The worlds of Olympic weightlifting and the throwing events have much in common. I’m not just talking about the fact that we all use cleans and snatches as an important part of our training plan. I mean that at their core, the worlds are built with similar principles and similar people. Both sports require excruciating attention to detail. Both sports require thousands of repetitions to master the rhythm and balance of each attempt. And Olympic weightlifter Matt Foreman could have just as easily been describing the hammer throw in his new book Bones of Iron: Collected Articles on the Life of the Strength Athlete when he said “Our sport offers almost no money and promises pain, so only fanatics will survive for the long haul.” For these reasons, and the fact that Foreman runs a throwing club with more than 60 athletes, I picked up his recent book of musings on weightlifting and all things related.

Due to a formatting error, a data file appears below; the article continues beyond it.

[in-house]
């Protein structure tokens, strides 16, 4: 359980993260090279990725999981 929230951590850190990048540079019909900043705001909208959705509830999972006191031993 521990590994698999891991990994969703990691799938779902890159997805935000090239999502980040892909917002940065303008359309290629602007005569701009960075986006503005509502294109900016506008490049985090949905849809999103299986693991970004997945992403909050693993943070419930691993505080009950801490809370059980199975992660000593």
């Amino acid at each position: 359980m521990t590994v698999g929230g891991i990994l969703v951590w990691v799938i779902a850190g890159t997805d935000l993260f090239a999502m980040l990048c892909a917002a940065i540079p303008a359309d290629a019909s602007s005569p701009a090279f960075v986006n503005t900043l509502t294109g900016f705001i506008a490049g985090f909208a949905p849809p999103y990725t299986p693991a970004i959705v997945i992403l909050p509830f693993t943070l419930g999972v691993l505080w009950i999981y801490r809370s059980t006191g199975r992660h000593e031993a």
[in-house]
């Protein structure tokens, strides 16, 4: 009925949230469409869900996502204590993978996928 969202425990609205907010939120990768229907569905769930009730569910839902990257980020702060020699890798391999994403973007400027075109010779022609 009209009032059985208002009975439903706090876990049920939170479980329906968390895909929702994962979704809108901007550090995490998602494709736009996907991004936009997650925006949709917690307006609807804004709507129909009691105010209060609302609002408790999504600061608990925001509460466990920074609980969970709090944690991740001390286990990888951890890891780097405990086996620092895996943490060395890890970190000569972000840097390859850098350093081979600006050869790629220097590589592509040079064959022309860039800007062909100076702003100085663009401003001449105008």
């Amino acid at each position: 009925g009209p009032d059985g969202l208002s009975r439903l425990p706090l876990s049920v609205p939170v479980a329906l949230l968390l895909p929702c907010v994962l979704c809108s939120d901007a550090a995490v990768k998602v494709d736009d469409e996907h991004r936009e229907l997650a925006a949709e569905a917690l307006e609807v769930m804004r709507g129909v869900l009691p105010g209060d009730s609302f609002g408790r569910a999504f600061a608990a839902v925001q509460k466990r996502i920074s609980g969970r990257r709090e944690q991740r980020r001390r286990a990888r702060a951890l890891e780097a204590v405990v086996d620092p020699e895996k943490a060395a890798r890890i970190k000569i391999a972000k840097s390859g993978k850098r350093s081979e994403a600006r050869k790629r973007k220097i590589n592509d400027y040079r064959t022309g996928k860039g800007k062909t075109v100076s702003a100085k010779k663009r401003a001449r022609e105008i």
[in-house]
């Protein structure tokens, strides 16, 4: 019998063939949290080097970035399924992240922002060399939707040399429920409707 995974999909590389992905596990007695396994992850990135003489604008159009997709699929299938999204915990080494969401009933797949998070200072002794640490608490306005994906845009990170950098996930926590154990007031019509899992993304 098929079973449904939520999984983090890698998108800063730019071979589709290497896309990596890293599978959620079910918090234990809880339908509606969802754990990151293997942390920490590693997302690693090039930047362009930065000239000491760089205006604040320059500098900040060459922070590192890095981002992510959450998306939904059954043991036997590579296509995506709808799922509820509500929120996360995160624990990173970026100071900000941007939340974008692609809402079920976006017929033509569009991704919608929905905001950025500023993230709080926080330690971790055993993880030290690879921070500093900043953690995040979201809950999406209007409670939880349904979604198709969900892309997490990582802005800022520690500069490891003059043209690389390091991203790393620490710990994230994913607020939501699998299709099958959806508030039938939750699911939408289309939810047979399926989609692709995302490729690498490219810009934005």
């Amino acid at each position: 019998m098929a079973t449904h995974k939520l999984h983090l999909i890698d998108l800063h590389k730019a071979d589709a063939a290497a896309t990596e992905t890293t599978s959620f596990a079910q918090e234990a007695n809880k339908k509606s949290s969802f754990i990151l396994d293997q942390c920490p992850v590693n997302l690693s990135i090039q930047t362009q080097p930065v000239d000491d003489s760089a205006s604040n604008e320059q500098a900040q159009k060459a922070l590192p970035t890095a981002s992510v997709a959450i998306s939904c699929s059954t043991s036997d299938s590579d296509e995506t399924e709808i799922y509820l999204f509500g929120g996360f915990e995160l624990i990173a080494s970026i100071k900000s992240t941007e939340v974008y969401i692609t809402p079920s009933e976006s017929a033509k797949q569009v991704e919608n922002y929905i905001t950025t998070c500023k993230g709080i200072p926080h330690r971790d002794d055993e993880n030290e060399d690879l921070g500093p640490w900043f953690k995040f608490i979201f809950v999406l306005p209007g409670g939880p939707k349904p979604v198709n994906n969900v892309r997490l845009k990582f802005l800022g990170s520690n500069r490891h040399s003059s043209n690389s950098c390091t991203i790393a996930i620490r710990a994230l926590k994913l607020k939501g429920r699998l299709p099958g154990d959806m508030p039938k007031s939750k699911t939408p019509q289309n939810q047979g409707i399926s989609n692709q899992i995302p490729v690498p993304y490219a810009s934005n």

I also have a very loose connection to Foreman. Back when I was in high school he was living and training in the Seattle area. I would occasionally run into throwers that he taught and coached at a small private school. I also had the privilege of doing a few training sessions with his then weightlifting coach, John Thrush. While his peak years are behind him, he now coaches and competes as a masters athlete. This book is essentially a collection of the regular articles he has written for Performance Menu Journal.
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